The Office of Global Change is responsible for implementing and managing U.S. international policy on climate change. It represents the U.S. in negotiations under the United Nations Framework Convention on Climate Change, and several other international climate change forums.
Adopted by consensus in December 2015, the Paris Agreement is an agreement within the UNFCCC that deals with GHG emissions mitigation, adaptation and finance beginning in 2020. It aims to respond to the global climate change threat by keeping a global temperature rise well below 2 degrees Celsius above pre-industrial levels, and to pursue efforts to limit the temperature increase even further to 1.5 degrees Celsius.
This resource provides helpful information on international climate change negotiations to date.
Founded in 2007, ICAP functions as a multilateral forum of governments and public authorities focusing exclusively on cap and trade systems for GHG mitigation, to share best practices and discuss emission trading scheme design elements. It aims to contribute to the global effort to create a global carbon market. ICAP includes members from the European Union Emission Trading Scheme, Western Climate Initiative
, Regional Greenhouse Gas Initiative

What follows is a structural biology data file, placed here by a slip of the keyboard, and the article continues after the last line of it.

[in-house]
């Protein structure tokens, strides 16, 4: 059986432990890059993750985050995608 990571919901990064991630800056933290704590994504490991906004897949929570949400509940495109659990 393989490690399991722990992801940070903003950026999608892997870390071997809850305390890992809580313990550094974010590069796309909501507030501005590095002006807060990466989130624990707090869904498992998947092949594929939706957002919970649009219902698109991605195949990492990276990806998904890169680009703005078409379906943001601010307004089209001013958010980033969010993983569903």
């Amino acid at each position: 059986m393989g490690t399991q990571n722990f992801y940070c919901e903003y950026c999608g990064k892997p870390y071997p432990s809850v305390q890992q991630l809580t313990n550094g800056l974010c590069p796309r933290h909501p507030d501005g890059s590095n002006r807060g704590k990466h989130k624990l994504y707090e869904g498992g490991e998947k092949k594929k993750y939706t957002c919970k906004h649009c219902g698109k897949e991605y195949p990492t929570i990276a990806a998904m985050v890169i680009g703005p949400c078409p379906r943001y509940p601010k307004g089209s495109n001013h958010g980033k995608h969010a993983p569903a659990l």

, Australia, New Zealand, Norway, and the Tokyo Metropolitan Government.
Established in 1988, the IPCC is the premier international scientific body for climate change reporting. Working under the United Nations, the IPCC is made up of thousands of scientists that publish assessment reports on a regular basis.
ICLEI - Local Governments for Sustainability
ICLEI originally stood for International Council for Local Environmental Initiatives. In 2003, the organization dropped the full phrase to become "ICLEI - Local Governments for Sustainability." Established in 1990, this global network promotes local action for global sustainability and supports cities in becoming "sustainable, low-carbon, resilient, ecomobile, biodiverse, resource-efficient and productive, healthy and happy, with a green economy and smart infrastructure." Its membership includes more than 1,500 cities, towns and regions in more than 86 countries.
The 11 member jurisdictions of NEG-ECP are the six New England states of Connecticut, Maine, Massachusetts, New Hampshire, Rhode Island, and Vermont, and the five eastern Canadian provinces of Quebec, Nova Scotia, New Brunswick, Prince Edward Island, and Newfoundland and Labrador. The member jurisdictions meet annually in a collaborative effort to tackle climate change and to present a long-term vision on the issue.
The 2017 Update presents achievements since the NEG-ECP's adoption of regional Climate Change Action Plan in 2001, outlines a framework of possible joint actions to reduce regional GHG emissions, and highlights the need for regional collaboration on adaptation to climate change.
Content last updated February 2018